Embracing Human Error: Turning Mistakes Into Meaningful Customer Experiences

Embracing Human Error: Turning Mistakes Into Meaningful Customer Experiences

Mistakes are as inevitable as change itself. As leaders, professionals, and human beings, we’ve all faced cringe-worthy moments when something goes wrong—often at the most inopportune times. It’s a universal experience, yet handling these mistakes can profoundly impact our brand, team, and, most importantly, customer relationships.

Today, I learned of a mistake that made me deeply contemplate the accountability and nature of errors in life and business, especially concerning customer experience (CX). It was a seemingly minor slip-up – an incorrect podcast intro for my guest episode and misspellings – yet it opened Pandora’s box of self-reflection and vital insights. This experience wasn’t just about a misaligned introduction; it reflected the more profound ethos of my brand and approach to CX. I find healing in sharing this mistake and my journey of addressing it.

By revealing my experience, I hope to inspire others to embrace their imperfections and learn from their mistakes. I believe that being brave and honest about our struggles is not a sign of weakness but rather a strength that can help us connect with others and build meaningful relationships. I hope my journey of addressing my mistake will encourage others to do the same and view setbacks as opportunities for growth and self-improvement.

Building on this personal insight and the universal nature of mistakes, let’s discuss actionable tips when things go wrong. 

Mistakes Happen: Owning Up Is Where It Begins

The first step in addressing any mistake is acknowledging it. In my case, it wasn’t directly my fault; it was a team error. But as a leader, the onus was on me. This acknowledgment isn’t just an act of taking responsibility; it’s about authenticity and transparency. When customers see a brand owning up to its errors, it builds trust. It sends a message: “We’re human, we falter, but we’re also accountable.”

Saying Sorry: More Than Just a Transaction

In a business world overly focused on transactions, we often need to remember the power of relationships. Saying sorry isn’t just a formal nicety; it’s a bridge to deeper customer connections. My embarrassment over the podcast error was real, but so was my determination to make things right. Apologizing was more than rectifying a mistake; it reinforced a bond.

Forgiveness: A Two-Way Street

Mistakes are not just about those who make them; it’s also about those who forgive them. Forgiving my team was crucial. They needed to know that it’s okay to err as long as we learn and grow from it. Equally important was forgiving myself. We’re often our harshest critics, but self-compassion is vital in moving forward positively.

Transforming Mistakes into Lessons

Every error, no matter how small, carries a lesson. In business, this translates into continuous improvement. The podcast mishap led me to reassess our quality checks and processes. It was an opportunity to fine-tune my operations, ensuring such mistakes don’t happen in the future.  I’m involving my team in creating the quality checklist so that everyone owns the customer experience and feels accountable. I recommend you do the same.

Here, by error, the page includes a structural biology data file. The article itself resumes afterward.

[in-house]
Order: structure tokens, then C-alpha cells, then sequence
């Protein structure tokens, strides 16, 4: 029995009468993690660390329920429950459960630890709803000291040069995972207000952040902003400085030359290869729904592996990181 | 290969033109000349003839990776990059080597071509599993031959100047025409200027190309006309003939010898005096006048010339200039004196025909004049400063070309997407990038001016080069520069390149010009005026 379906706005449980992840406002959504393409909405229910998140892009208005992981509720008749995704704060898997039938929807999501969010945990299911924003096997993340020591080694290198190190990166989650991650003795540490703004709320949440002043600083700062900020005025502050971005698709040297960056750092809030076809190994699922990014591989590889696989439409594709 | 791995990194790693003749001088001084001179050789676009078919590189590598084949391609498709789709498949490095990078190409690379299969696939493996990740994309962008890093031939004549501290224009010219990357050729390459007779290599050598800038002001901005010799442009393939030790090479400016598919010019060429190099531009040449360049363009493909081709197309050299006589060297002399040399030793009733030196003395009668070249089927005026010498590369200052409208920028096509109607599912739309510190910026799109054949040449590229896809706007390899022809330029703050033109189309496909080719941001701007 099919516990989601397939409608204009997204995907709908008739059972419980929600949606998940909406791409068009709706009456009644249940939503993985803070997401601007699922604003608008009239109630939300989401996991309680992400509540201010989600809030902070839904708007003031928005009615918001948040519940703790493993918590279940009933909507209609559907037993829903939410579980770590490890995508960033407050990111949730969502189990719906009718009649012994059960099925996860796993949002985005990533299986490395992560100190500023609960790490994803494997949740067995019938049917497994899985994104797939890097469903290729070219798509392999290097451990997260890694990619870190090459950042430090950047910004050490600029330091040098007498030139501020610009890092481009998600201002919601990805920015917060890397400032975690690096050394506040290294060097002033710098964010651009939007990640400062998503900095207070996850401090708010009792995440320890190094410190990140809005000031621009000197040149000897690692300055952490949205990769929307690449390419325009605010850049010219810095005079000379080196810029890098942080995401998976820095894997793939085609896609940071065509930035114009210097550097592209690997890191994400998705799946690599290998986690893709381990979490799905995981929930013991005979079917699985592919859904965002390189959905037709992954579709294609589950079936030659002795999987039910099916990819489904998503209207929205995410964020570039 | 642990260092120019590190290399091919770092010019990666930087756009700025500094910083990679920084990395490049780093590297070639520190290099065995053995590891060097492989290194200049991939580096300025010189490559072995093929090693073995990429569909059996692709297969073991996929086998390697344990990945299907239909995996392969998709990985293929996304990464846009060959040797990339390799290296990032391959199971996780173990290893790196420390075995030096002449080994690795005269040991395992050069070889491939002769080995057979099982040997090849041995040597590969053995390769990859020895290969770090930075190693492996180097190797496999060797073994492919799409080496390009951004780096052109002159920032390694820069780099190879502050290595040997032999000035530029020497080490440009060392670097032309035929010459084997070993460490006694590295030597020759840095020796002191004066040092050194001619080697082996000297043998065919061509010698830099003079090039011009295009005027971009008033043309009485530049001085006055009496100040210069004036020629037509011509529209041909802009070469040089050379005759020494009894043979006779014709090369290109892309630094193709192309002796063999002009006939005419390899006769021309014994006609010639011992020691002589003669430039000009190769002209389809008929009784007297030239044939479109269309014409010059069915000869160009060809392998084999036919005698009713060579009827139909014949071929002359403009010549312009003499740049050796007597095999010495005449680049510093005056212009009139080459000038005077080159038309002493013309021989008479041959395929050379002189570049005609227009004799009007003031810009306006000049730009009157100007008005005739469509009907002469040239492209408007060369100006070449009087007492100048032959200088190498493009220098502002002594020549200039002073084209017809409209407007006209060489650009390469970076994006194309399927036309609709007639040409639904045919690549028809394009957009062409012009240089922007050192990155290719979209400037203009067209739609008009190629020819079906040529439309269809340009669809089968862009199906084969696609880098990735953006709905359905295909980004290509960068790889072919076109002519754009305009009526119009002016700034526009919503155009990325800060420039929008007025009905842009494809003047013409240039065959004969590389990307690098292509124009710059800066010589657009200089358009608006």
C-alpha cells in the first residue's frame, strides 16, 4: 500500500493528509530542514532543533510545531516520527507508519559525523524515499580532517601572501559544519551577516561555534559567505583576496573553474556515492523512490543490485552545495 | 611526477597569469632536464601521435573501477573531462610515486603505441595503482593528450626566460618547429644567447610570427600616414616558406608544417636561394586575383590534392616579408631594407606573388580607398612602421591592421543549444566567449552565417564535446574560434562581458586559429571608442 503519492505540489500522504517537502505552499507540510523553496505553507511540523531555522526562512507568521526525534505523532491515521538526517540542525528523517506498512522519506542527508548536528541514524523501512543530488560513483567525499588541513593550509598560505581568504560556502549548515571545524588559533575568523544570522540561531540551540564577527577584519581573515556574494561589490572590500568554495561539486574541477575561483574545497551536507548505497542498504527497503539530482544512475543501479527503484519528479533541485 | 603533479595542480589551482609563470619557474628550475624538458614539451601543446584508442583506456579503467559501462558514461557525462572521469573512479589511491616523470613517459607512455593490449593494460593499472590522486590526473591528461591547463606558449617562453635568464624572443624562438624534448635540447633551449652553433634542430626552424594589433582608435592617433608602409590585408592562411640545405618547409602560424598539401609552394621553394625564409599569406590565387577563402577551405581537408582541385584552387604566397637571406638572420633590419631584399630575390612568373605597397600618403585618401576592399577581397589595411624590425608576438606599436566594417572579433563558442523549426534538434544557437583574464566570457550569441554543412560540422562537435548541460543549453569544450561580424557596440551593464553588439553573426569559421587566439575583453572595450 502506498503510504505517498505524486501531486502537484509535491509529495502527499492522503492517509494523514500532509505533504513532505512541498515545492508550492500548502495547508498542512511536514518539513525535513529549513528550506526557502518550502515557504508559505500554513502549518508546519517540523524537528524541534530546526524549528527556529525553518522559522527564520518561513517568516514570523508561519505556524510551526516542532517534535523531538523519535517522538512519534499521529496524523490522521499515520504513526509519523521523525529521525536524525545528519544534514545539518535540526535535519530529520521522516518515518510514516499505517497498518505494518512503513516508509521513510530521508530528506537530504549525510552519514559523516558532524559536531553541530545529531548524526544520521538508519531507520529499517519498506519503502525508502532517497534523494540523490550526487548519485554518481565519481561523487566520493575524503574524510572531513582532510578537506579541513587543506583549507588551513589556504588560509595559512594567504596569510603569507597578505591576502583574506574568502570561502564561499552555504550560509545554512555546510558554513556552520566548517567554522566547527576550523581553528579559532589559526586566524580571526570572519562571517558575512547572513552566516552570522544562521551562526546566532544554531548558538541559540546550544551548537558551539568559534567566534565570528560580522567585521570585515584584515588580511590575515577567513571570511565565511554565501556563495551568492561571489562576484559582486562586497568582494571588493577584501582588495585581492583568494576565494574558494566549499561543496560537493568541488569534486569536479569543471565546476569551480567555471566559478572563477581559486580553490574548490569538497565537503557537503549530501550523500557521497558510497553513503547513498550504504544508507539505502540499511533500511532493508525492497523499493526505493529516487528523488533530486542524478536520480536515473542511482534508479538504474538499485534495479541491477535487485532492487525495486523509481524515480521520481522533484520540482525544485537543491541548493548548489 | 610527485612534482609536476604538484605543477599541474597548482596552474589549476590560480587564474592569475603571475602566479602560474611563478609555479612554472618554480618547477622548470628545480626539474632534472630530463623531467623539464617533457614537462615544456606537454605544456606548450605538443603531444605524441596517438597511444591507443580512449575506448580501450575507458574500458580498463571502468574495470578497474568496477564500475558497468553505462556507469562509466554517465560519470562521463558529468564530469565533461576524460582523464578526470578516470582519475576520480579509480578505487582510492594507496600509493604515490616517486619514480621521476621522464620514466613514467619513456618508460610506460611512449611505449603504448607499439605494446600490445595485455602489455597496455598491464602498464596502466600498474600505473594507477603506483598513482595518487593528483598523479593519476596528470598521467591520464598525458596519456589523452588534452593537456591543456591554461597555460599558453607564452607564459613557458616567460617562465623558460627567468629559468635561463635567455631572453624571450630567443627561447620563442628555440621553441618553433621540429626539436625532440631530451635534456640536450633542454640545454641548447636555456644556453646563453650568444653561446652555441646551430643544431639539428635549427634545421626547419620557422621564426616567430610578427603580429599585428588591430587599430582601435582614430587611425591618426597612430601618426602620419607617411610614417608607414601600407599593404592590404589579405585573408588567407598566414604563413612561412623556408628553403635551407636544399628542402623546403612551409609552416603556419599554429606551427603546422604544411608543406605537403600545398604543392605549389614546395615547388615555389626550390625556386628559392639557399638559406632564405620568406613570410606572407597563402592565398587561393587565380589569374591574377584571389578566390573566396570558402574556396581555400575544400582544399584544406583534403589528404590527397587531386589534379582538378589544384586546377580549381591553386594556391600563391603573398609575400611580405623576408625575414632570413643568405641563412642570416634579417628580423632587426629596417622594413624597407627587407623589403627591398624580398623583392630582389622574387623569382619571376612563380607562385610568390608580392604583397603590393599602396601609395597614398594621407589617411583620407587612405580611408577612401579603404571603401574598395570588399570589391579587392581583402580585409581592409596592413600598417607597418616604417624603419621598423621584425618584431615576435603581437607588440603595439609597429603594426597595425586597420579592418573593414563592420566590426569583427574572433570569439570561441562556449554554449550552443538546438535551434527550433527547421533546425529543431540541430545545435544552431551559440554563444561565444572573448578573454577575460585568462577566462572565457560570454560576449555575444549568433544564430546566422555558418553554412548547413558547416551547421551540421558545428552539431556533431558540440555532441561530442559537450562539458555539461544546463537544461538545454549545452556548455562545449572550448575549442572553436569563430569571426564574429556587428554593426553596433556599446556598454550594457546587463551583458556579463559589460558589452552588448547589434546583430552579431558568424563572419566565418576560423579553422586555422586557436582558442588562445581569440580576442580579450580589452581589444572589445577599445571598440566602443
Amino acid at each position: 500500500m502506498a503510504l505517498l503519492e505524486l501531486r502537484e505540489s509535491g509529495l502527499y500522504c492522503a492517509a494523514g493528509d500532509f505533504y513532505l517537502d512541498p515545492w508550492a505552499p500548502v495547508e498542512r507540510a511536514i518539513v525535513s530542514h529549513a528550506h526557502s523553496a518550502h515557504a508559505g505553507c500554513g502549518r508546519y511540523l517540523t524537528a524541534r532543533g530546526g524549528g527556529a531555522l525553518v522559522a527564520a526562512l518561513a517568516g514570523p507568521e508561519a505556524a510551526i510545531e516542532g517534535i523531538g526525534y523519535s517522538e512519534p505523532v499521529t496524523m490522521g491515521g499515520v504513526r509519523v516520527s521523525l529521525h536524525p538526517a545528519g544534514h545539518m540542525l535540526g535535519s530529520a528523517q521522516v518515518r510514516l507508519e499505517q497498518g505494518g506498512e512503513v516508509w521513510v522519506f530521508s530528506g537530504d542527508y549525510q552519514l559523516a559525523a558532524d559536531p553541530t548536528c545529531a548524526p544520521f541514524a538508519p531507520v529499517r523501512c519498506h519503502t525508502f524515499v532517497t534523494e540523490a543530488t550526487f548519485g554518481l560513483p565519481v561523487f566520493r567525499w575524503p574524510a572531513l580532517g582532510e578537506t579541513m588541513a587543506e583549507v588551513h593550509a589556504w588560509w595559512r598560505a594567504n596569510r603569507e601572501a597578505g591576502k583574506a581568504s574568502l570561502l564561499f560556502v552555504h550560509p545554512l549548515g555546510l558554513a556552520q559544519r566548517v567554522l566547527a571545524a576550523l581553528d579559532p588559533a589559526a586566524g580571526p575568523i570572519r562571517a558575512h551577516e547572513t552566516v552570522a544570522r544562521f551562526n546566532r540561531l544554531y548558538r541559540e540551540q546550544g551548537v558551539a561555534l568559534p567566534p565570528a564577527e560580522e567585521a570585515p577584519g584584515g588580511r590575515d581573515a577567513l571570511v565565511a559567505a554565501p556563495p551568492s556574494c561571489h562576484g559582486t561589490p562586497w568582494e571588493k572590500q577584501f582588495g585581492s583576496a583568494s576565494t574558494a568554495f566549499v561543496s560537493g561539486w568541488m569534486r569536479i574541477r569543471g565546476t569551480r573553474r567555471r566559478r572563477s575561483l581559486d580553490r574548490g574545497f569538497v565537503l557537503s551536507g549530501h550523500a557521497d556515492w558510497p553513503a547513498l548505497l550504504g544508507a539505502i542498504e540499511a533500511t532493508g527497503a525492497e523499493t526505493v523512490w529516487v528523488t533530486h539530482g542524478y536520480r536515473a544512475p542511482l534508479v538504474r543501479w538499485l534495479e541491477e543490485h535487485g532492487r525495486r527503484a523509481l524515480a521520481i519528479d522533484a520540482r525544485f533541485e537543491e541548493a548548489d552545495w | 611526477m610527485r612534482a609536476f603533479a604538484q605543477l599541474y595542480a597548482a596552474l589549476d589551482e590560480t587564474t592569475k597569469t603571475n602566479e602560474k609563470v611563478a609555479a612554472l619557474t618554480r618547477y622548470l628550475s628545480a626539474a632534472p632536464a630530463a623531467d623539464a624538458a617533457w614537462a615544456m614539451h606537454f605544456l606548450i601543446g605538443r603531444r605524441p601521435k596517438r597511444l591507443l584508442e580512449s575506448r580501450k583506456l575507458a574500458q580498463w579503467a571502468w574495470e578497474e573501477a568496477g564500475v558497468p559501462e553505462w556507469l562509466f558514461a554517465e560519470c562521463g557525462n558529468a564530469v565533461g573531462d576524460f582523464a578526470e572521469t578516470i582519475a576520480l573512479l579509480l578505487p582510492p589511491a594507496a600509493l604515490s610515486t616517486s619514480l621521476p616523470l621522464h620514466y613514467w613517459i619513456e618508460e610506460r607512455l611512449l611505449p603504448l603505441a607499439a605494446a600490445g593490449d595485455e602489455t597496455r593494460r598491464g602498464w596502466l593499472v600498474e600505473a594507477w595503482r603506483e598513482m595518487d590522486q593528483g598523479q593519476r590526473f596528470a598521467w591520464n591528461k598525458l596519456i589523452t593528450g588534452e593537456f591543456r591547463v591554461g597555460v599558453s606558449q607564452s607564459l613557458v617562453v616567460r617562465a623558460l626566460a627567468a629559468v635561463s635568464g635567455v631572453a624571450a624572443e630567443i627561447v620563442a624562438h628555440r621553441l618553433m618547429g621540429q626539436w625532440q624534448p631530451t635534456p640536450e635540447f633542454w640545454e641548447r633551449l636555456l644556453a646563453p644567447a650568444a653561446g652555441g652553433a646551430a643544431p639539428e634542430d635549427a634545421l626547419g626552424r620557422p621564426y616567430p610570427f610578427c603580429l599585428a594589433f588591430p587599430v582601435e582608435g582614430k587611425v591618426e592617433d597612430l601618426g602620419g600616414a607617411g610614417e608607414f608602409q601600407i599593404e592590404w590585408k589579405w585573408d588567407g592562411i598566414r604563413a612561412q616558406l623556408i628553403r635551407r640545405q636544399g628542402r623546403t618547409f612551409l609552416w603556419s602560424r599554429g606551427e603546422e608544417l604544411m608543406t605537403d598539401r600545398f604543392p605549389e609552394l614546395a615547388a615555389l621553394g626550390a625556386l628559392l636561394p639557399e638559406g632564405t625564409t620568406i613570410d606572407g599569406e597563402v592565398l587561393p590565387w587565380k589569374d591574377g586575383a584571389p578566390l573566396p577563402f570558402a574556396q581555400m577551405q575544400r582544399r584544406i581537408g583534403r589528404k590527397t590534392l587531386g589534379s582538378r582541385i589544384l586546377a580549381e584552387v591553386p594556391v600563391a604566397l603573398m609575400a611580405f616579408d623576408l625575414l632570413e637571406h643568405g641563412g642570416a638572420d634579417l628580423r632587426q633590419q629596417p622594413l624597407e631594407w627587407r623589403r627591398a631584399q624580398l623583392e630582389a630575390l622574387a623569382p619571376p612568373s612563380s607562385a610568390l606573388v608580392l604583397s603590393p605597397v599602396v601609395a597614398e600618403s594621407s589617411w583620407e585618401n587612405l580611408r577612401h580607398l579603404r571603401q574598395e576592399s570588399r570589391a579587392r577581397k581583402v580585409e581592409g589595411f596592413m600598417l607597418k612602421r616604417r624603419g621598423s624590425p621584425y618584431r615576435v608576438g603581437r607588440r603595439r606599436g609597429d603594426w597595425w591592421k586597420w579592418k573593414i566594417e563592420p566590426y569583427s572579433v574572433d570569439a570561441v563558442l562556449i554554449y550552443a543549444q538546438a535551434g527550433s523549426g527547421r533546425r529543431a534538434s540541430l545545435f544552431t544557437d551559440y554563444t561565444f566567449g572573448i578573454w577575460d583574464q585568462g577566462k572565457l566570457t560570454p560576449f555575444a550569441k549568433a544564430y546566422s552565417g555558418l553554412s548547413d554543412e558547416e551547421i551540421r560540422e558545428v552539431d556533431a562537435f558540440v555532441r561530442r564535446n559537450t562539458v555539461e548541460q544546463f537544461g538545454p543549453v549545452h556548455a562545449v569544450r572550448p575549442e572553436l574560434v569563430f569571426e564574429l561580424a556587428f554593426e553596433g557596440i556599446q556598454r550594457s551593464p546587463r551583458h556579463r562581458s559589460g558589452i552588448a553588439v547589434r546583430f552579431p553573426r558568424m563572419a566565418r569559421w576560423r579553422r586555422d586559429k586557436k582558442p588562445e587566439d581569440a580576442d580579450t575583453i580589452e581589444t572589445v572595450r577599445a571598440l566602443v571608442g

Communication: Clear, Honest, and Timely

Mistakes can cause chaos, but clear communication helps us navigate it. It’s important to convey the error, the steps taken to rectify it, and how you plan to prevent it in the future. This level of openness can turn a negative situation into a positive customer experience.

Empathy: Putting Yourself in Their Shoes

Understanding how your mistake affects others is crucial. Empathy allows you to gauge the impact of your error and respond appropriately. It’s not just about fixing a problem; it’s about addressing any emotional or practical inconvenience your mistake might have caused.

Recovery: Going Beyond the Fix

When a customer encounters an error or issue, fixing the problem is the first step. While it’s essential to resolve the issue, it’s equally important to take steps to enhance the customer experience after the fact. One way to achieve this is to offer something extra as a goodwill gesture. This can be something tangible like a discount, a free product or service, or something as simple as a sincere apology or a personalized message. By going above and beyond to show the customer that you value their business, you can turn a negative experience into a positive one. This, in turn, can lead to customer loyalty and even advocacy.

Building a Culture of Accountability and Learning

Recognizing that mistakes are a natural part of any human endeavor is important. They can be powerful opportunities for growth and improvement if approached with the right mindset. Rather than using mistakes as a means of assigning blame or punishment, it’s more productive to view them as learning tools. Everyone can benefit from the insights gained by creating a culture where errors are openly discussed and analyzed. This approach helps optimize processes and workflows and fosters a supportive and innovative work environment where people feel empowered to take risks and learn from their experiences.

The Human Element in CX